There are certain foods and types of foods that are recommended when following this type of diet:
- Grass fed beef.
- Free range eggs.
- Wild caught salmon.
- Raw grass fed dairy, such as butter.
- Virgin Coconut oil.
Obviously there are other foods within the diet, but these are the staples. These are more of substitutions for items found on a typical bodybuilder’s diet like non free range eggs and beef with added hormones and antibiotics.
- Health, first and foremost. This diet is extremely health focused, making it different from any other diet in the fitness world. It’s unique in that aspect, especially when you consider that goals are also important to this dieting tactic.
- Fats kept in a diet that is lower in calories will help with overall energy and mood. Higher fats also help with joint health and inflammation. This bodes well for those training in a caloric deficit, but with heavier weights.
- Glucose disposal helps to ensure that muscle glycogen is being replenished as opposed to being stored as body fat. This helps with pumps in the gym as well as overall body composition. Glucose disposal agents also help with lowering bad cholesterol and raising good cholesterol. A healthy and in range lipid profile is paramount to overall health. GDAs also help with comprehensive feelings of well-being by eliminating blood sugar fluctuations too dramatically.
- Fats are needed to assimilate vitamins and minerals, digestive health, joint health, and most importantly heart health.
Hard to find many cons for a diet that is health conscious and focused.
- It is expensive to eat grass fed beef, butter, wild caught salmon, and free range eggs. Ever heard that it’s cheaper to eat a burger than a salad from a fast food place? Same principles apply here, as high quality food is very expensive. As unfortunate as that is, it’s the reality of the situation.
- Unlike some diets, this diet does not have everything laid out as far as macronutrients are concerned. This is up to the individual to figure out.
- For the majority of competitive bodybuilders eventually fats will need to be lower to get stage ready lean.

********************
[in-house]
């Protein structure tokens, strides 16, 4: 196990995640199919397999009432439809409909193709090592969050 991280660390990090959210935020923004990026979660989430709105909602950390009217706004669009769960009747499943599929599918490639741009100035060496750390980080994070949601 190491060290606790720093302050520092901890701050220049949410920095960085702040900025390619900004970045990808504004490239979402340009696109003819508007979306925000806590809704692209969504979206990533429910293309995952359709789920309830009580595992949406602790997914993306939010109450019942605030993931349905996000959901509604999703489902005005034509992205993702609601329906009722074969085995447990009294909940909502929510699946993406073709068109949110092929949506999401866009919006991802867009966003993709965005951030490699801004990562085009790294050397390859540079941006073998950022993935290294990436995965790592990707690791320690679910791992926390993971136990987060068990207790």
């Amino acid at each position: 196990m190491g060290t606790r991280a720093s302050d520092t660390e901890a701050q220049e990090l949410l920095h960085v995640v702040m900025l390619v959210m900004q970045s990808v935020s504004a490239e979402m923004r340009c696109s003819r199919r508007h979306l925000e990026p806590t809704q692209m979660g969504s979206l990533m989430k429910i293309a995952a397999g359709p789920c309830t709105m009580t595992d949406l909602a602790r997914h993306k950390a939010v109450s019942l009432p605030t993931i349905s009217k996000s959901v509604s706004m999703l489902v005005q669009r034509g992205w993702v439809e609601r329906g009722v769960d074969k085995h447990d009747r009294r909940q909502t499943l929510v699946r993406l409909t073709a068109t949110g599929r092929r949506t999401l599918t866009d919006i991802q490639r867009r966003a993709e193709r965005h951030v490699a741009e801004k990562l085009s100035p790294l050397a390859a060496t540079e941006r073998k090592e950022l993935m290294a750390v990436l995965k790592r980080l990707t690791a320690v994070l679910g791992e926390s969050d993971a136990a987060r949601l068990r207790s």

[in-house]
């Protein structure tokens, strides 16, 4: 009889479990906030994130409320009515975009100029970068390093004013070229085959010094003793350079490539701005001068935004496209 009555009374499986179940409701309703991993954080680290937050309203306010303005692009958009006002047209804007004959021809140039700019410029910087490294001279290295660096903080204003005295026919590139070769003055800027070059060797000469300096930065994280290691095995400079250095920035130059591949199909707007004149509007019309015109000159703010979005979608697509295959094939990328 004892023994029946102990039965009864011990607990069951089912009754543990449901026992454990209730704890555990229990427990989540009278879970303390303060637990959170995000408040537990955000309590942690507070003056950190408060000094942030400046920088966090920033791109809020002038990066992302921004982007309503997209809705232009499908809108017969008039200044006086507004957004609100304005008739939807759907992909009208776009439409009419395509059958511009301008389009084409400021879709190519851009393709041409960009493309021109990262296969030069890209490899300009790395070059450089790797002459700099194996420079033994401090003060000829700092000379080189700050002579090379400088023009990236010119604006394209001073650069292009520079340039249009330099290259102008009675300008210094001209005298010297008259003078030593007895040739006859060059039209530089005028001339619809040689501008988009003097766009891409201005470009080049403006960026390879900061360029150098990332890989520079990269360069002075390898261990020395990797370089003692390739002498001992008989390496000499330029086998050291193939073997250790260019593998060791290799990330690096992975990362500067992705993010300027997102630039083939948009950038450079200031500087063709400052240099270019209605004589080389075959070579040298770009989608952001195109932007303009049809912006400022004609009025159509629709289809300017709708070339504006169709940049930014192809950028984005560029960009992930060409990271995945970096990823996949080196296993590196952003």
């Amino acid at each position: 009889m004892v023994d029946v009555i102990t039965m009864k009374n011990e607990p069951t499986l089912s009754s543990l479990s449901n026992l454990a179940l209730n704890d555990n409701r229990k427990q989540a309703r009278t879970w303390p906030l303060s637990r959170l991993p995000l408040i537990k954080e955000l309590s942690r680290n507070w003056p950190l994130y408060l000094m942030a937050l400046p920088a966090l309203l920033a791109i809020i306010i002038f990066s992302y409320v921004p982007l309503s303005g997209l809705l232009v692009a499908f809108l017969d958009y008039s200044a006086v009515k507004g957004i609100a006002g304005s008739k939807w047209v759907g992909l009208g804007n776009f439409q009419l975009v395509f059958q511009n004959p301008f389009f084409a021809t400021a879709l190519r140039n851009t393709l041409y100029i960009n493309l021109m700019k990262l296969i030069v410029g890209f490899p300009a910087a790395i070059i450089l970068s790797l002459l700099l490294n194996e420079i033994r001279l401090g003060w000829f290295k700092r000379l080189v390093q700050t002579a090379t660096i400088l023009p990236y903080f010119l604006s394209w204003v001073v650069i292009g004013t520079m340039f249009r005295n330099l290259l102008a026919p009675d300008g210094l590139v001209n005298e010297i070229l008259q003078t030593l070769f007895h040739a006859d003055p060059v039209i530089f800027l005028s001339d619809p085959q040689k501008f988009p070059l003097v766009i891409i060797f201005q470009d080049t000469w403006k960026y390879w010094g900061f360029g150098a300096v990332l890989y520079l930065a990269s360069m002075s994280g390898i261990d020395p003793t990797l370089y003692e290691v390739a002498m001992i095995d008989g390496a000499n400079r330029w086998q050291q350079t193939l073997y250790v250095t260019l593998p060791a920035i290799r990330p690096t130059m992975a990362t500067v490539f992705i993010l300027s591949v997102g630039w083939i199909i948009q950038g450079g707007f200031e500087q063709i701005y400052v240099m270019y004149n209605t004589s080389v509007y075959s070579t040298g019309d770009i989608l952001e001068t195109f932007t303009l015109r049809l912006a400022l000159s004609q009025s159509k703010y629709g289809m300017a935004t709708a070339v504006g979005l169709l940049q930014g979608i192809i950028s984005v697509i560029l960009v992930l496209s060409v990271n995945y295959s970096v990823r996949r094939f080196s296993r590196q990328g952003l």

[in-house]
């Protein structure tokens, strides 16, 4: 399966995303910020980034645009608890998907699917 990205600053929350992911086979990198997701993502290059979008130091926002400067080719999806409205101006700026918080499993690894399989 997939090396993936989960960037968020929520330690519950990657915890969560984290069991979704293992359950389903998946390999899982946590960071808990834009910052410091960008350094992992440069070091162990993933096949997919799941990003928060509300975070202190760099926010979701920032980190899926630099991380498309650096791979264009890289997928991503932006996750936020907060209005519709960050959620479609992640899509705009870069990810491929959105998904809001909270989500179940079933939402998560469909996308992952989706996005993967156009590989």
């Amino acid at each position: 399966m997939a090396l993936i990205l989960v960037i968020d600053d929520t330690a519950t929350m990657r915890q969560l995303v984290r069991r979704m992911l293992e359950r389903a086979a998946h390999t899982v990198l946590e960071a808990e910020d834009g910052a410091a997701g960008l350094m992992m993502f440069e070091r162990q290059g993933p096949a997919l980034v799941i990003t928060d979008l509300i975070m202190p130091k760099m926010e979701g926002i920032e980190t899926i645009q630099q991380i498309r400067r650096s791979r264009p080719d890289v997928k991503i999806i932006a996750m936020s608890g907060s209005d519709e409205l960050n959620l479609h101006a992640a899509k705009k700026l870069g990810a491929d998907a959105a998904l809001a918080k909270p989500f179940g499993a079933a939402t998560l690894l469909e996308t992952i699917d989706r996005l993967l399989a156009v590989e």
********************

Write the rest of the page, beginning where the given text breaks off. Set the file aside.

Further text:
This is a fantastic way for many to diet. It seems silly of me to even suggest otherwise when health is at the forefront of any diet. Macros will need to be figured out by the individual based on their specific goals. This diet tactic however is very flexible in application, as either those looking to gain or cut could find benefit in this. Give this type of diet a try if you want to get lean, bulk up, or improve overall health!
This recipe contains items that are organic or grass fed, but it also has some other items not found on this type of diet.
Spaghetti Squash Beef Bowls.
- 1 pound 92/8 all natural grass fed ground beef.
- 1 whole spaghetti squash.
- Salt and pepper.
- 1 cup organic cheddar cheese.
- 1 can diced tomatoes.
- Seasoning of choice for ground beef.
- Spray butter or olive oil (obviously this will add extra calories.
- Preheat the oven to 375 degrees.
- Halve the spaghetti squash and place on glass baking dish with flesh side up.
- Spray the flesh with butter and season with salt and pepper. Flip the squash over and spray the underside.
- Put ½ cup water in the baking dish to ensure the squash stays hydrated during baking.
- Bake the squash flesh down for 40 minutes.
- Brown ground beef, season, and add can of diced tomatoes.
- Take squash out of the oven and flip over. Shred the insides of the squash to create spaghetti.
- Add beef and tomatoes to squash and top with cheese.
- Bake for an additional 15 minutes.
- Serve using the outer portion of the squash as a bowl.
Approx. Macros Per Half with 4 Ounces Ground Beef
Protein: 44 g
Carbohydrates: 5 g
Fat: 22 g